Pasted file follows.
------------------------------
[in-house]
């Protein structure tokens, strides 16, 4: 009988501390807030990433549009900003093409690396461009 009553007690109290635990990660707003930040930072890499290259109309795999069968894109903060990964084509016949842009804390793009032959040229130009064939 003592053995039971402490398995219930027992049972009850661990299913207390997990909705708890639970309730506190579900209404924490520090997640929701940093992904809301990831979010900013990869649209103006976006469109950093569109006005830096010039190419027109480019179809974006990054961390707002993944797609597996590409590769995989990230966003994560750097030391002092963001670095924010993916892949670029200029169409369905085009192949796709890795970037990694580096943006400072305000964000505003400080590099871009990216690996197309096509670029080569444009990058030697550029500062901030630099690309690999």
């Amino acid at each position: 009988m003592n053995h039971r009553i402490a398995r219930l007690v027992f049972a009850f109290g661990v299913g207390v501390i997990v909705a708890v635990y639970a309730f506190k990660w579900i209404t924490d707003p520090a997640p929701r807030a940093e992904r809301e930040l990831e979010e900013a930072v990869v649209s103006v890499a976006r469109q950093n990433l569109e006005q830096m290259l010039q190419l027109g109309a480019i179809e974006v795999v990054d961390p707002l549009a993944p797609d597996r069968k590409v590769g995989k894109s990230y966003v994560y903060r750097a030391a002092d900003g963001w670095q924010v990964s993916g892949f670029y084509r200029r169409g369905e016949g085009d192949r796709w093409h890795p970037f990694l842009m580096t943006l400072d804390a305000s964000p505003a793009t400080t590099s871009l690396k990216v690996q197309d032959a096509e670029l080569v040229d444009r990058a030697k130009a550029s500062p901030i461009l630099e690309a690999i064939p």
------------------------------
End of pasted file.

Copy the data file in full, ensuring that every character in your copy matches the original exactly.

[in-house]
């Protein structure tokens, strides 16, 4: 009988501390807030990433549009900003093409690396461009 009553007690109290635990990660707003930040930072890499290259109309795999069968894109903060990964084509016949842009804390793009032959040229130009064939 003592053995039971402490398995219930027992049972009850661990299913207390997990909705708890639970309730506190579900209404924490520090997640929701940093992904809301990831979010900013990869649209103006976006469109950093569109006005830096010039190419027109480019179809974006990054961390707002993944797609597996590409590769995989990230966003994560750097030391002092963001670095924010993916892949670029200029169409369905085009192949796709890795970037990694580096943006400072305000964000505003400080590099871009990216690996197309096509670029080569444009990058030697550029500062901030630099690309690999």
């Amino acid at each position: 009988m003592n053995h039971r009553i402490a398995r219930l007690v027992f049972a009850f109290g661990v299913g207390v501390i997990v909705a708890v635990y639970a309730f506190k990660w579900i209404t924490d707003p520090a997640p929701r807030a940093e992904r809301e930040l990831e979010e900013a930072v990869v649209s103006v890499a976006r469109q950093n990433l569109e006005q830096m290259l010039q190419l027109g109309a480019i179809e974006v795999v990054d961390p707002l549009a993944p797609d597996r069968k590409v590769g995989k894109s990230y966003v994560y903060r750097a030391a002092d900003g963001w670095q924010v990964s993916g892949f670029y084509r200029r169409g369905e016949g085009d192949r796709w093409h890795p970037f990694l842009m580096t943006l400072d804390a305000s964000p505003a793009t400080t590099s871009l690396k990216v690996q197309d032959a096509e670029l080569v040229d444009r990058a030697k130009a550029s500062p901030i461009l630099e690309a690999i064939p």